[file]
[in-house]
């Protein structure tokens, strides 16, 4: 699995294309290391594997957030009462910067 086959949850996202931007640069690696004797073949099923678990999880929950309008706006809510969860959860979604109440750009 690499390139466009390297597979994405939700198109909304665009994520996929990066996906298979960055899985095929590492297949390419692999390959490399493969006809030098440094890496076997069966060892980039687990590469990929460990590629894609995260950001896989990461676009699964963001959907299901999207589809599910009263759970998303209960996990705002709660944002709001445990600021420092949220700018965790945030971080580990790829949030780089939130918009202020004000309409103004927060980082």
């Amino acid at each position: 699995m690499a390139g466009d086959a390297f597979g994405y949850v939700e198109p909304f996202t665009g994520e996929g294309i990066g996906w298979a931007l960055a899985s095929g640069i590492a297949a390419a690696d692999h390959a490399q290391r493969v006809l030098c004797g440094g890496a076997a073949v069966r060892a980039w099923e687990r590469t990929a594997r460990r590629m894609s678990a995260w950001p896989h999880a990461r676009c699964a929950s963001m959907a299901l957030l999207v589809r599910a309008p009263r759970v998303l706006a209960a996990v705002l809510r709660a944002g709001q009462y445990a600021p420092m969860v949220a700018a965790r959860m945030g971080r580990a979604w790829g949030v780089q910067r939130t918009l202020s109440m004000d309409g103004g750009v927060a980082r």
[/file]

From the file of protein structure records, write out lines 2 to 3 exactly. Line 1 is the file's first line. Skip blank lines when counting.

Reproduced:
């Protein structure tokens, strides 16, 4: 699995294309290391594997957030009462910067 086959949850996202931007640069690696004797073949099923678990999880929950309008706006809510969860959860979604109440750009 690499390139466009390297597979994405939700198109909304665009994520996929990066996906298979960055899985095929590492297949390419692999390959490399493969006809030098440094890496076997069966060892980039687990590469990929460990590629894609995260950001896989990461676009699964963001959907299901999207589809599910009263759970998303209960996990705002709660944002709001445990600021420092949220700018965790945030971080580990790829949030780089939130918009202020004000309409103004927060980082």
């Amino acid at each position: 699995m690499a390139g466009d086959a390297f597979g994405y949850v939700e198109p909304f996202t665009g994520e996929g294309i990066g996906w298979a931007l960055a899985s095929g640069i590492a297949a390419a690696d692999h390959a490399q290391r493969v006809l030098c004797g440094g890496a076997a073949v069966r060892a980039w099923e687990r590469t990929a594997r460990r590629m894609s678990a995260w950001p896989h999880a990461r676009c699964a929950s963001m959907a299901l957030l999207v589809r599910a309008p009263r759970v998303l706006a209960a996990v705002l809510r709660a944002g709001q009462y445990a600021p420092m969860v949220a700018a965790r959860m945030g971080r580990a979604w790829g949030v780089q910067r939130t918009l202020s109440m004000d309409g103004g750009v927060a980082r």